FUISZAnd now I'm in a group with four doctors. We don't participate with any health insurance plans so it's a pretty old fashioned model of having basically a relationship directly with the patient in terms of the payment. And they can then get reimbursement from their insurance. But it takes away the worry about the reimbursements dropping, dropping, dropping overtime. So we've been able to keep it going. And we do see a lot of our colleagues either shifting to working for a hospital or working in a concierge's medicine model where patients are paying, you know, a retainer to be part of a practice. But we're still a small-group practice and it's going fine, but it's hard.
GOLBECKYeah, it's interesting because I had a doctor that I really liked. And his practice, which probably had 12 doctors, shifted to I think what you would call a concierge's model where you would pay, I think, 2 or $3,000 at the time to get in. And then they also didn't take insurance. At the time I was a grad student. I couldn't afford that so I found a new doctor. But about six months after they sent that announcement, everybody got letters saying, you know, never mind. We're going back to like it was before.
GOLBECKSo I think it's interesting that you've actually been able to maintain a patient base and operate like this. But not every doctor can do that.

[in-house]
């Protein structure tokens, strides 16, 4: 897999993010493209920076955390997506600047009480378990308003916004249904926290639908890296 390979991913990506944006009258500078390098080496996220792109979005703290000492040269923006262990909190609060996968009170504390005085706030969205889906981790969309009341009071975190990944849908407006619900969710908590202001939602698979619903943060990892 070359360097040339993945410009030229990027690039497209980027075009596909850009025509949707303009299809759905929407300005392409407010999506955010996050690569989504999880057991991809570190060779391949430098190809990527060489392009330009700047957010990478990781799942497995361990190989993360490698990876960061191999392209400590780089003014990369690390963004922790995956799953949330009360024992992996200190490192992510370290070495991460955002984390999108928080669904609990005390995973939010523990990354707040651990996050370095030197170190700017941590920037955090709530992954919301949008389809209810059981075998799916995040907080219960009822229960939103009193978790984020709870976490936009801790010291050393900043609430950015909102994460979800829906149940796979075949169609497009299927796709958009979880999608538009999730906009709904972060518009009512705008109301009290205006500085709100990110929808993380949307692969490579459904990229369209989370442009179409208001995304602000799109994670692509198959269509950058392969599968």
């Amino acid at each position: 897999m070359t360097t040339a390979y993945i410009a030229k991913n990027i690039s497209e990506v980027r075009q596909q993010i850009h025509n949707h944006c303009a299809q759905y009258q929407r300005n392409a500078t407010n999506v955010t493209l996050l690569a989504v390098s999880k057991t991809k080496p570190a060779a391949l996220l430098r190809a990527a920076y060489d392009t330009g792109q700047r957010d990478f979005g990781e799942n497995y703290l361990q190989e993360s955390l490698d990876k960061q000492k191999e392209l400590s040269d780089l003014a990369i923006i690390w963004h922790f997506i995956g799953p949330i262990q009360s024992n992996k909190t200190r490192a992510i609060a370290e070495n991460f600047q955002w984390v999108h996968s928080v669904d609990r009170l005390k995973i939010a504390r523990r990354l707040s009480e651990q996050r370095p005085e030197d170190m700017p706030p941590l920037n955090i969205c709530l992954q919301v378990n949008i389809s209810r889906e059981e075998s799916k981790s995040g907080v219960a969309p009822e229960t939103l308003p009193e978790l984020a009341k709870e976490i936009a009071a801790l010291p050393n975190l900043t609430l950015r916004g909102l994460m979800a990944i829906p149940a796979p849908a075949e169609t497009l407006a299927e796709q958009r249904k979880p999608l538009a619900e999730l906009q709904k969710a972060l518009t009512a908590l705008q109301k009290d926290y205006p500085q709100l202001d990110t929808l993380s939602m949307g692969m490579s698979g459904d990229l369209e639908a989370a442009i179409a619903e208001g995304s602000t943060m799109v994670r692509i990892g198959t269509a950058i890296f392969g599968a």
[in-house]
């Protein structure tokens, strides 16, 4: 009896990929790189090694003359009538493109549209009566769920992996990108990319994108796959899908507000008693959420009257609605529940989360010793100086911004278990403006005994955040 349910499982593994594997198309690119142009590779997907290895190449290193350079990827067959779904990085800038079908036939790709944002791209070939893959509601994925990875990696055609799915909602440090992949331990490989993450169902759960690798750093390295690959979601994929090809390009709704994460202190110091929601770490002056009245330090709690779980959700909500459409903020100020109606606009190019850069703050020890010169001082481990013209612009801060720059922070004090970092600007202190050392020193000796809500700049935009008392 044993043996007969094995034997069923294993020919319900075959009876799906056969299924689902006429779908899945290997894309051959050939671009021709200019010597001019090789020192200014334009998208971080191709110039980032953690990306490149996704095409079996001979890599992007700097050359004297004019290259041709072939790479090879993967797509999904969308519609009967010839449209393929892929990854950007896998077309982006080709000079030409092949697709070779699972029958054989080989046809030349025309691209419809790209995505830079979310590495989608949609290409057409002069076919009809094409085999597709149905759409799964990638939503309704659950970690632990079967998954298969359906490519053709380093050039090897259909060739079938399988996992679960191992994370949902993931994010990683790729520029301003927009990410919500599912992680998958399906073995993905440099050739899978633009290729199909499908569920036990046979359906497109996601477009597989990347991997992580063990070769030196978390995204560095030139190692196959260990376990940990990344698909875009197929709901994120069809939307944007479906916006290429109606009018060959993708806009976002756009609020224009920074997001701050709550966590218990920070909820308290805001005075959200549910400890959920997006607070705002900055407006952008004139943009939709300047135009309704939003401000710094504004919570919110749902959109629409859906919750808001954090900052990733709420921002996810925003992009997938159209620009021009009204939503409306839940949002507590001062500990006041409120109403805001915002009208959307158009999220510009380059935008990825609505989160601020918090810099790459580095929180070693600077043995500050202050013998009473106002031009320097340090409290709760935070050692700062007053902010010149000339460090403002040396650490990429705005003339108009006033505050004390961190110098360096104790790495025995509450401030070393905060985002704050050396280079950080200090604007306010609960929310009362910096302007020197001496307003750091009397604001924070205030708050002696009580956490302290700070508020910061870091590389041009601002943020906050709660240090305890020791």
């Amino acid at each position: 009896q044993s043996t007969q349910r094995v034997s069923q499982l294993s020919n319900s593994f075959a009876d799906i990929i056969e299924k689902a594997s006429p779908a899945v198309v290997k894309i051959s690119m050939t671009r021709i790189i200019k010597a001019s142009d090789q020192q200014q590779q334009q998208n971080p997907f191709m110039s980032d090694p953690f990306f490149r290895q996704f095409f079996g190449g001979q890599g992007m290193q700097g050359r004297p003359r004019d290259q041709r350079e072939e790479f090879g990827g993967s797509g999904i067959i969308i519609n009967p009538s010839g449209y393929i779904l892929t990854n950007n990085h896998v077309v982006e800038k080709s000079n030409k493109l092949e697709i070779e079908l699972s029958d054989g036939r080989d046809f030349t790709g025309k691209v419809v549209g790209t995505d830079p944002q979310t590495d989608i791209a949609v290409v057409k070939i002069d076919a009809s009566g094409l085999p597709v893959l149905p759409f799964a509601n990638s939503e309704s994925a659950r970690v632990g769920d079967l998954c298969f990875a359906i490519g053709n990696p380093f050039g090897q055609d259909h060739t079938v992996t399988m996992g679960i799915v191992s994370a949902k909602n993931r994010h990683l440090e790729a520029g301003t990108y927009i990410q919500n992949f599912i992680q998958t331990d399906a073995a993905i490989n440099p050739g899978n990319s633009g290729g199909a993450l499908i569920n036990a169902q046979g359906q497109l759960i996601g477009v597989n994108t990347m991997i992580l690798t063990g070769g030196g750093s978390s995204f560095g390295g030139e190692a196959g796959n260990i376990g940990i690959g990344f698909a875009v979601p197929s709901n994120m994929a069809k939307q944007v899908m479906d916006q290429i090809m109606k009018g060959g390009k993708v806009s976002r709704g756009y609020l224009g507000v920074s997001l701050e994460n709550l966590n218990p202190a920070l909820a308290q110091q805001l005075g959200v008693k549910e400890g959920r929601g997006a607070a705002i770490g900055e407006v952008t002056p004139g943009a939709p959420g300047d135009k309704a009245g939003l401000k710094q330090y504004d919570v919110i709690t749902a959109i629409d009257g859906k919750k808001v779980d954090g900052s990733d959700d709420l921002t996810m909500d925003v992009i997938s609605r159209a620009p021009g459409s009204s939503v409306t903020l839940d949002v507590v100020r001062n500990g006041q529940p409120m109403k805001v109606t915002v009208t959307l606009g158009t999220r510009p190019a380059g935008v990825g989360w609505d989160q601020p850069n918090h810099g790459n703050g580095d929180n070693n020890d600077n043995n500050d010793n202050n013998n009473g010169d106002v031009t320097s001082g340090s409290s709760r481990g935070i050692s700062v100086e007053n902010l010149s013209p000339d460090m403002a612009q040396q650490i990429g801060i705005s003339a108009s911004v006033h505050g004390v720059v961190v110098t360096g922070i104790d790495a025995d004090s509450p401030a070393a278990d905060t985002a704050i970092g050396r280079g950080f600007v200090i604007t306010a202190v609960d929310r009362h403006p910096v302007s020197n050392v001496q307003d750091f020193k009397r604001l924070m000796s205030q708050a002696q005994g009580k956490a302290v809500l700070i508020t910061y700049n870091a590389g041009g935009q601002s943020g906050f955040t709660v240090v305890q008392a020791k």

PETRUCCII think that's an important point. I think the model of not accepting insurance -- and our practice actually did that for a period of time. Ten or twelve years ago we started doing that and it worked out very well. But the issue is that as the older more experienced doctors begin to slow down and retire and you bring new people into the practice, it's very difficult for a new person in a practice to maintain a position where patients will come to them and pay out of their pocket. They don't know that person. He has no reputation. He has no standing in the community. And so it's much more difficult to bring new people into a practice in that environment.
GOLBECKAlice, you wanted to comment.